Inventive and riveting fun

2008-12-16 00:00

MICHEL Lauzière is billed as the Master of Unusual Comedy, and when I went to see his show on its press preview night, I was not quite sure what to expect. The posters revealed only a bespectacled, slightly nerdy-looking French Canadian. “A refugee from Cirque du Soleil?” suggested someone.

In fact, Lauzière is one of a kind. The roots of his comedy lie somewhere in the ancient entertainment of clowning, but he is more than a clown. The visual impact of his gags is considerable, but at times I was reminded of the great Danish comedian and musician Victor Borge, some of whose finest moments were verbal, or at least relied on sound rather than sight.

Lauzière comes onto a stage where his props are a chair, some boxes, a trunk, and a peculiar object — a kind of tree constructed out of what can be found in any kitchen. He calls it a “dishophone”, and proceeds to make music from it. In his slightly lisping, French-accented English, he explains that as a child, he wanted to be a musician, but his family could afford neither instruments nor lessons, and so he taught himself, and made his music on whatever came to hand, from turkey basters, nose-droppers, pots and pans to an electric whisk.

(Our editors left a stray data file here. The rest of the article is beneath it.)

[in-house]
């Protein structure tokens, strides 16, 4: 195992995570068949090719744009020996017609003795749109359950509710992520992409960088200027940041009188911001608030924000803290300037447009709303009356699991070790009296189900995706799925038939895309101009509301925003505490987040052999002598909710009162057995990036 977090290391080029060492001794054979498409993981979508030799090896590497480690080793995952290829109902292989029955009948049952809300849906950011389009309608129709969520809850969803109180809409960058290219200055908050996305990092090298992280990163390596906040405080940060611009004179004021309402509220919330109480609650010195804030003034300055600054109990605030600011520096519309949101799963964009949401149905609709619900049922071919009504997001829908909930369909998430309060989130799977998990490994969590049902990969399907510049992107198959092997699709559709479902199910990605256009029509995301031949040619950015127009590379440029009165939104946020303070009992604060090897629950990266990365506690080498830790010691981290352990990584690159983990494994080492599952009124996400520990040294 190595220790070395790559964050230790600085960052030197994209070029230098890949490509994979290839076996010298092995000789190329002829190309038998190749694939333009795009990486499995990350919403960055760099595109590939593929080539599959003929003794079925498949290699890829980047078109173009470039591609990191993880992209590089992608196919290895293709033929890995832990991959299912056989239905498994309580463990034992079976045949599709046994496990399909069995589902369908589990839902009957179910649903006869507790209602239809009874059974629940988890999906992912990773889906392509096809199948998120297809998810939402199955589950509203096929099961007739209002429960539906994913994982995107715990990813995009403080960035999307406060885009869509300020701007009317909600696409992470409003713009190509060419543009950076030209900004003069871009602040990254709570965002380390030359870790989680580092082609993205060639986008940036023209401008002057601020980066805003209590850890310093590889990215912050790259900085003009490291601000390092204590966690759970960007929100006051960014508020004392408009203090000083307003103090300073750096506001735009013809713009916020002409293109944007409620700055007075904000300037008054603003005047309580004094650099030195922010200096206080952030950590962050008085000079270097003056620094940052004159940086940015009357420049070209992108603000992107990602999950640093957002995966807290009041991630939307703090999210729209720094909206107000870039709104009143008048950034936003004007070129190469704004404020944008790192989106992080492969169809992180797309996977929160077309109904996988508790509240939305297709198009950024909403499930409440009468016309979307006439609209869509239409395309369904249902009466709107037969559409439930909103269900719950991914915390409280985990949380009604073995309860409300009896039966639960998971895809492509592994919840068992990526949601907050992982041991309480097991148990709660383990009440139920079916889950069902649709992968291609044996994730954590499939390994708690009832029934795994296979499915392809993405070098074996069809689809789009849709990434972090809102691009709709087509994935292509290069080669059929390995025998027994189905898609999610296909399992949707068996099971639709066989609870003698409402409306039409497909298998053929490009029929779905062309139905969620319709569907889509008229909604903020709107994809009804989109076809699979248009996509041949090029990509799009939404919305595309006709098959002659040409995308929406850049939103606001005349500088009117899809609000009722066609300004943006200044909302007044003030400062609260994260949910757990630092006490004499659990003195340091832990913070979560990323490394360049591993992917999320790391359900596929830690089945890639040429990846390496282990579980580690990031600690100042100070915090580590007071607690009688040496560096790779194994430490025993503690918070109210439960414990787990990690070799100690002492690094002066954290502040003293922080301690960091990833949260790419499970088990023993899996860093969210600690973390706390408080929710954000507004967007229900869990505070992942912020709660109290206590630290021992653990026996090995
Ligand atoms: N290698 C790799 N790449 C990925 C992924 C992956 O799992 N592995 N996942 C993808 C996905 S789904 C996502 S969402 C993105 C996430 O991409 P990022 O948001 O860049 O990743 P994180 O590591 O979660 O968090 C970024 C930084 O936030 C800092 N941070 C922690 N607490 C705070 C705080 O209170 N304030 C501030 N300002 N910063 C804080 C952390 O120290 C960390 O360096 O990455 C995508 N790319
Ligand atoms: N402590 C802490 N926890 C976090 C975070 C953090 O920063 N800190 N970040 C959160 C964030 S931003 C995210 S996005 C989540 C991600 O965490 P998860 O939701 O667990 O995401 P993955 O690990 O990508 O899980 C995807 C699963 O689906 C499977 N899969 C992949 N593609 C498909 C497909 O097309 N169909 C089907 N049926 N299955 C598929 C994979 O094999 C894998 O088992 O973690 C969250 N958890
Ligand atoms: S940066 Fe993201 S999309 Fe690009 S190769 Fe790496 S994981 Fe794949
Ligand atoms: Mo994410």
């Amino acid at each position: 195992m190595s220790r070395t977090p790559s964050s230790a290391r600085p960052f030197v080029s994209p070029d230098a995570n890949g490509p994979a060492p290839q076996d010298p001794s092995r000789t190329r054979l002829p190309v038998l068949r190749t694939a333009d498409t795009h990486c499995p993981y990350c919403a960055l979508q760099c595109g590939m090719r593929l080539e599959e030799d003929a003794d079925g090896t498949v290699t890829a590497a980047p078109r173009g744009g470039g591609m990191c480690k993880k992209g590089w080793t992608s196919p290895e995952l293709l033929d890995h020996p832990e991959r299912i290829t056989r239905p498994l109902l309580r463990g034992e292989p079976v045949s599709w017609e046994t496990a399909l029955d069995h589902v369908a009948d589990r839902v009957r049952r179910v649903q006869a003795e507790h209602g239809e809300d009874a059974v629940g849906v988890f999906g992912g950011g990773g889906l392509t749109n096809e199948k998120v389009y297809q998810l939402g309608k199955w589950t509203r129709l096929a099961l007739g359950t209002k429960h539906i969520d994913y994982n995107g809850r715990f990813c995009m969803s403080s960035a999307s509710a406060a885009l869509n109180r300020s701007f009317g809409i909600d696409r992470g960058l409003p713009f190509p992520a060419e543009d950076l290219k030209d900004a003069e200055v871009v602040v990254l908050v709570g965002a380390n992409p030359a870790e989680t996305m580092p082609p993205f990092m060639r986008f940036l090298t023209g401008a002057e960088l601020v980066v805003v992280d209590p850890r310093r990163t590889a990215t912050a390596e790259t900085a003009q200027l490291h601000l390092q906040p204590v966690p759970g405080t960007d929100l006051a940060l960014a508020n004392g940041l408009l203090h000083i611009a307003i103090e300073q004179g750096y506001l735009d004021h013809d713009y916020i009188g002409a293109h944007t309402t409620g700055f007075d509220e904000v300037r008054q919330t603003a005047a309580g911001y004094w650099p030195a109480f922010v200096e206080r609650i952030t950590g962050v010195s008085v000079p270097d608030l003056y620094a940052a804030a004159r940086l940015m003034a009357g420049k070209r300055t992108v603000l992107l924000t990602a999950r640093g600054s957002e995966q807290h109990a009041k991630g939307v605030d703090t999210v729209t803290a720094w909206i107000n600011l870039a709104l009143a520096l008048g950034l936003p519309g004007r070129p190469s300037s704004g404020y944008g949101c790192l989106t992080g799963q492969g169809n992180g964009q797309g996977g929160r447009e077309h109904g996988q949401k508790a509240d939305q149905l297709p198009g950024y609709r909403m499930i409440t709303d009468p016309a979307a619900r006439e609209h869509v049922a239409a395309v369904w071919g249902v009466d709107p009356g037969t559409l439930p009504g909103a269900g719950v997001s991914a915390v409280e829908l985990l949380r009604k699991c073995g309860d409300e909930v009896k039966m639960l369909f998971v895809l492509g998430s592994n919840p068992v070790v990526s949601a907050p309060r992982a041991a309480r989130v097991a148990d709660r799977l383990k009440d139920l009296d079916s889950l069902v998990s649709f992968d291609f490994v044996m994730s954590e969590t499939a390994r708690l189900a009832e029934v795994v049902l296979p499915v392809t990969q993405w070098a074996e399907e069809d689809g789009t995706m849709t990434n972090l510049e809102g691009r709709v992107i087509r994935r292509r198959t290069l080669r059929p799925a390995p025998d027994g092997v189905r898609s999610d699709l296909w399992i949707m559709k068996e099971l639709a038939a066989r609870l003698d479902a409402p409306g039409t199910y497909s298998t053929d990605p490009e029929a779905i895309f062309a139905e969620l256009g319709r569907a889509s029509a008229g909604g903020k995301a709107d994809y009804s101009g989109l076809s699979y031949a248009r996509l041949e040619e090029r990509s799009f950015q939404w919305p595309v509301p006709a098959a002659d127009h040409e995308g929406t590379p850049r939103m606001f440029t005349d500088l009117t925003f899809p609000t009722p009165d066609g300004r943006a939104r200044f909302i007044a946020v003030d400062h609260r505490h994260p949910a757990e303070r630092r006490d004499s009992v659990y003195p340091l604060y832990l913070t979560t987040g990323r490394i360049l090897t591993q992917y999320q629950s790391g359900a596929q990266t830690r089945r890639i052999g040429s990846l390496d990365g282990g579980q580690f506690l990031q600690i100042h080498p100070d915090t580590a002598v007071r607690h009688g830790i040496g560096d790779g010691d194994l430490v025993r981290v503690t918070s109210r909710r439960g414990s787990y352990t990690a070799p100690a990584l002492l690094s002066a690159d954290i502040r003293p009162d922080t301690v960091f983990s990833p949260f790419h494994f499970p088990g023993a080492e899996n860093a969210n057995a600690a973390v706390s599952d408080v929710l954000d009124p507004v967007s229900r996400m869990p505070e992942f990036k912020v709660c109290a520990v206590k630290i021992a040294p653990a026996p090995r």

Not all his activities are musical. With the help of a volunteer, he does a turn as William Tell, but with a piece of hosepipe/blowpipe rather than a bow and arrow. He gives an explanation of stagecraft, but with his low-key, diffident persona, he breaks most of its rules and continues to hold the attention of his viewers. He tells the audience his life story, demonstrating how he set up a rock ‘n roll band in his teens, with him playing all the “instruments”, and shows how, even though he spoke no English at that stage and the words of the songs were all in English, he managed just fine.

Following the dishophone, a collection of bells and the wonderful spoonophone, he demonstrates his hornophone — an overall festooned with old-fashioned bicycle horns. Once inside it, Lauzière proceeds to play Beethoven, Boccherini, Vivaldi and Mozart by moving his body. And his final act (which involves a balloon) is one that has to be seen to be believed — I don’t intend to spoil it.

Among the audience when I watched Lauzière was Ellis Pearson. He was enchanted. Praise from one master of clowning and comedy for another is praise indeed — and deserved praise at that. This is great entertainment of a genuinely unusual kind.

Margaret von Klemperer

• Michael Lauzière is at the iZulu Theatre until January 11. Booking is at Computicket.

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